Aside from HTML and CSS, what skills do you think a web designer needs in 2013?

Ah, a tough question! One thing I think web designers really need to start embracing, (including myself) is responsive design. It’s kind of a big buzzword right now, but people access the web from so many different devices  with so many different screen dimensions. Web designers need to start looking beyond the desktop monitor and laptop screen.


What changes would you like to see in the design community in the next 5 years?

I think the economic downturn of the past years has had some negative effects on the graphic and web design communities.

It’s become an employer’s market, and employers are looking for these Swiss Army knife/jack-of-all-trades designers. Gone are the days when people would really hone their craft in a few areas instead of trying to know a little about everything. You may know a little bit about everything, but then end up knowing a lot about nothing. I’d like to see a team of collaborators all working together who know their perspective crafts really well. If you were building a house, you wouldn’t have the plumber doing the electrical wiring, and the electrician pouring the concrete. It’s great to have an understanding what everyone does, but know your own trade forward and backwards first.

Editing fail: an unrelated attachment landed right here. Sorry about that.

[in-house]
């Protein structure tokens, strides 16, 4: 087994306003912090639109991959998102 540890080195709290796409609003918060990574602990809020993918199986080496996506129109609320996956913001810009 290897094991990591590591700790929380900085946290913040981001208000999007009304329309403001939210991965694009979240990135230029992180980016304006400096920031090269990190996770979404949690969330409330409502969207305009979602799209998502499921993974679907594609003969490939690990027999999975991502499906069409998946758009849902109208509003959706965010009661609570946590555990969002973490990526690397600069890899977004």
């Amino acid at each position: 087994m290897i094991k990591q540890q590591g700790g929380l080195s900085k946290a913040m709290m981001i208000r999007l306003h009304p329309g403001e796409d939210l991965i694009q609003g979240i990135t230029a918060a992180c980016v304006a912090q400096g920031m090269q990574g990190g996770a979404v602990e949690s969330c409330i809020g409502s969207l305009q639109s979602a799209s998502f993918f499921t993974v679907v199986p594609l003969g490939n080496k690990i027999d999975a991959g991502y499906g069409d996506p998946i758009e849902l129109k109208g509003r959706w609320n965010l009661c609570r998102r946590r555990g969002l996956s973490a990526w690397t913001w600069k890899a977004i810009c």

Also post-recession, designers need to demand to be paid what they are worth. We are trained and skilled specialists. You either paid a considerable amount of money to go to school, or spent many hours teaching yourself how to do something.  If you’re a freelancer, you can’t constantly low-ball your estimates, because then people will expect that from you.

If you are a salaried designer, use tools like or the AIGA yearly salary survey and see what your colleagues are getting for the work you do. Your employer may be undervaluing your expertise. And that’s why you get hired at a job; you have proficiency in that subject.

About Fredrick: Fredrick Royster is a designer for based out of Chicago. You can find him online at his website, The Astrolabe.